dig up dirt

D

dig up dirt

Meaning

  • find and disclose destructive evidence about someone.
  • finding derogatory details about something or somebody.
  • finding negative information that is concealed.
  • attempt to discover negative things about an individual to prevent others from admiring them.
  • information about a person that could ruin their reputation.

Example Sentences

  1. After calling my sources at the tabloids, I dug up dirt on the actress.
  2. The leading candidate is not sparing any time to dig up dirt on his rival.
  3. She hired a private investigator to dig up dirt on her rival.
  4. I don’t mind what the opposition is doing. I’m running a clean campaign, and there’s no need for anyone on my team to dig up any dirt on our rivals.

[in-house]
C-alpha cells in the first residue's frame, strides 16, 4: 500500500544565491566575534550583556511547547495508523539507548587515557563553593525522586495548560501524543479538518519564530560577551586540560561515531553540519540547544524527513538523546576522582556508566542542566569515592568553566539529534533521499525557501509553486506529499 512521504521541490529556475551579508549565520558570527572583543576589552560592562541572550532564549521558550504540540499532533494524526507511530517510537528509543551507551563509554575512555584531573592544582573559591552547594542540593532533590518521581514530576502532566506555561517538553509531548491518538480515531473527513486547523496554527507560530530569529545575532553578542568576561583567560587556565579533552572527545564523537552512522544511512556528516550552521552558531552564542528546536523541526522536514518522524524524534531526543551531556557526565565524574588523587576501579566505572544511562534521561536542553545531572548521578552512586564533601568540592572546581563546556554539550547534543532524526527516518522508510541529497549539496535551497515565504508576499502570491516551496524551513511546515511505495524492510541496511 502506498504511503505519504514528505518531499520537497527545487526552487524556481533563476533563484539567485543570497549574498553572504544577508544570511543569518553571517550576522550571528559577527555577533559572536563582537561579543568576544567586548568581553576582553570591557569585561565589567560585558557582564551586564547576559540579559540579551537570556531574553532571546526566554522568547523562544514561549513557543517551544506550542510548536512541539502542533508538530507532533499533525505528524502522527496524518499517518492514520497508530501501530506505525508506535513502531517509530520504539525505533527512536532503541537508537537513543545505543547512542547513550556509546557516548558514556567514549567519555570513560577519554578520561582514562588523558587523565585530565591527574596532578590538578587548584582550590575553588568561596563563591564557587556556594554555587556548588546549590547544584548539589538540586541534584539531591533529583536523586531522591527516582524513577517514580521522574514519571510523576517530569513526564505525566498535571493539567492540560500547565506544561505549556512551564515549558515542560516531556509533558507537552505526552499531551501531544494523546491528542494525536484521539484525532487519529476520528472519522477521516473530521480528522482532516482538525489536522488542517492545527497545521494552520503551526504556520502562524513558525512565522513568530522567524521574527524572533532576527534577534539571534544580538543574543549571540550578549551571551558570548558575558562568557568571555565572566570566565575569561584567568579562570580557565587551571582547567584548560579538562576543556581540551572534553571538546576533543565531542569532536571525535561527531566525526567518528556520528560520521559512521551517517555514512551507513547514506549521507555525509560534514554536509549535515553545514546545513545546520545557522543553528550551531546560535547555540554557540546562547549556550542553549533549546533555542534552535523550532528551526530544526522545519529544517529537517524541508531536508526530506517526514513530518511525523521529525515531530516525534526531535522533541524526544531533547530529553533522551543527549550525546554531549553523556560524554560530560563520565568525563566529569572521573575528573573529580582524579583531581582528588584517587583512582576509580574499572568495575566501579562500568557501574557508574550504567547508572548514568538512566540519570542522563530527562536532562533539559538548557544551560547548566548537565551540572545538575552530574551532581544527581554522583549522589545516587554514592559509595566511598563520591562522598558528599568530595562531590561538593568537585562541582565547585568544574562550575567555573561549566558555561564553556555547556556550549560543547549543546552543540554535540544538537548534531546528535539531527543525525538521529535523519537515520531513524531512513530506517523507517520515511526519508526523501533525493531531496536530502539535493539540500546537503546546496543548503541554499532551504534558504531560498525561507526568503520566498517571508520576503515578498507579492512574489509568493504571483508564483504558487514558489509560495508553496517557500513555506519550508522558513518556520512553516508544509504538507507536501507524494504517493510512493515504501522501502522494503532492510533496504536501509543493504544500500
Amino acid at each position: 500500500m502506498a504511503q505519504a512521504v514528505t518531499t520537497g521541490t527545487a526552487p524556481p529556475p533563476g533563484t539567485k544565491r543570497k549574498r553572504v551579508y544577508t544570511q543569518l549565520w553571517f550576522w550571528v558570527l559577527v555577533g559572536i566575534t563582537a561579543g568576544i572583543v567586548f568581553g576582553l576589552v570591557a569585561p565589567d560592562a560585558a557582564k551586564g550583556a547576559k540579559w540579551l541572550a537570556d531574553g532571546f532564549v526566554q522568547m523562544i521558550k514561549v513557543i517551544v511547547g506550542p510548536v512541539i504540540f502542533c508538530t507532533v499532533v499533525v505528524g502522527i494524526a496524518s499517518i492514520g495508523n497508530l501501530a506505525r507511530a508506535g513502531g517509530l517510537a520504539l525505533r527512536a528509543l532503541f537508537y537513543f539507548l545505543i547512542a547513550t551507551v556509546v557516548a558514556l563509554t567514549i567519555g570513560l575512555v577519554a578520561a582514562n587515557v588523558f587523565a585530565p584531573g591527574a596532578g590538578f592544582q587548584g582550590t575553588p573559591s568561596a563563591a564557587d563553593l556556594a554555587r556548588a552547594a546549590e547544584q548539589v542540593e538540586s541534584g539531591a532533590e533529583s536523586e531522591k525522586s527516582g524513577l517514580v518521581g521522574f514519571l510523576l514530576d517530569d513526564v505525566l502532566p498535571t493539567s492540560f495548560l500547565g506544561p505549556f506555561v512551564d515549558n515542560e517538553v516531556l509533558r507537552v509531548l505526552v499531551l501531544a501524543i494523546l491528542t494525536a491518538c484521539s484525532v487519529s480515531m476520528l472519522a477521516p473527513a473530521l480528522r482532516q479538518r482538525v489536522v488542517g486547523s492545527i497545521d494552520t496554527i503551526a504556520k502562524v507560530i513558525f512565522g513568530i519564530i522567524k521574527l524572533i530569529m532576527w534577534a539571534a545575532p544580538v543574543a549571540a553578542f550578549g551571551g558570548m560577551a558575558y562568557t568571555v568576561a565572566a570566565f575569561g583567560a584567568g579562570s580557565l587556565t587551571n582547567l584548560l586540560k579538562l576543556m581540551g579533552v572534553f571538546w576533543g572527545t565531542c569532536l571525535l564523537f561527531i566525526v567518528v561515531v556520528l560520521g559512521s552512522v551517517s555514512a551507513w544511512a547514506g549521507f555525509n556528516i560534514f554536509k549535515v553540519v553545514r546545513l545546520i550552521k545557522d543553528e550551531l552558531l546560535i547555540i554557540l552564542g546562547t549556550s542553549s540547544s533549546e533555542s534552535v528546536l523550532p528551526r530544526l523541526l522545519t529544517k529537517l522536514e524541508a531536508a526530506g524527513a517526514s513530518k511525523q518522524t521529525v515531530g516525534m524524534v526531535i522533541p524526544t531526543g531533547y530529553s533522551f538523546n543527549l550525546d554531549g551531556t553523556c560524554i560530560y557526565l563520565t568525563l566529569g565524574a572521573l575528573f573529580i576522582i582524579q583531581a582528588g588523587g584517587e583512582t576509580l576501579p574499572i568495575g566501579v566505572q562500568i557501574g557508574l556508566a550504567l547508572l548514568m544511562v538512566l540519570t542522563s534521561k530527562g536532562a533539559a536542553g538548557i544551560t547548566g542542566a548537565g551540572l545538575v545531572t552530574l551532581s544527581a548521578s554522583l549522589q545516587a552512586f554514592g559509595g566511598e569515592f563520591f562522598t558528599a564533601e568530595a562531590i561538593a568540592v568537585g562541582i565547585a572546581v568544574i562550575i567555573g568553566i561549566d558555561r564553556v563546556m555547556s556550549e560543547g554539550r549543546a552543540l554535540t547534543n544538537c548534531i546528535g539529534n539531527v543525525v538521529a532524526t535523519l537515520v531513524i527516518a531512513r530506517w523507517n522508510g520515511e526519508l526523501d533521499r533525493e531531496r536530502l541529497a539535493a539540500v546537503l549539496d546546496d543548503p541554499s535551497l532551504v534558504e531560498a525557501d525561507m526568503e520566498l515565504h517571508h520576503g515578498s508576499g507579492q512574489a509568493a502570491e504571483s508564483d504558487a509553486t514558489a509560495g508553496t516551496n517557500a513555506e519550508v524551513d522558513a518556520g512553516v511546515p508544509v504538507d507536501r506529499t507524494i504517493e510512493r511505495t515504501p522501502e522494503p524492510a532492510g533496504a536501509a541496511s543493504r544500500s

5. In the movie, a corrupt district attorney frames a dirt-digging reporter, and he is sentenced to manslaughter.
  6. The secretary has been digging up dirt about her ex-husband and spreading it.
  7. They are making every effort possible to dig up dirt on the opposing contender.

Origin

The idiom comes from the words dig and dig. To dig is to make a hole or to turn up the soil with a spade or other tool. Dirt is a substance like dust or mud that makes things unclean. People commonly use the word dirt as a metaphor for scandals or unsavory gossip. Digging up dirt on someone means finding information that can harm their reputation.

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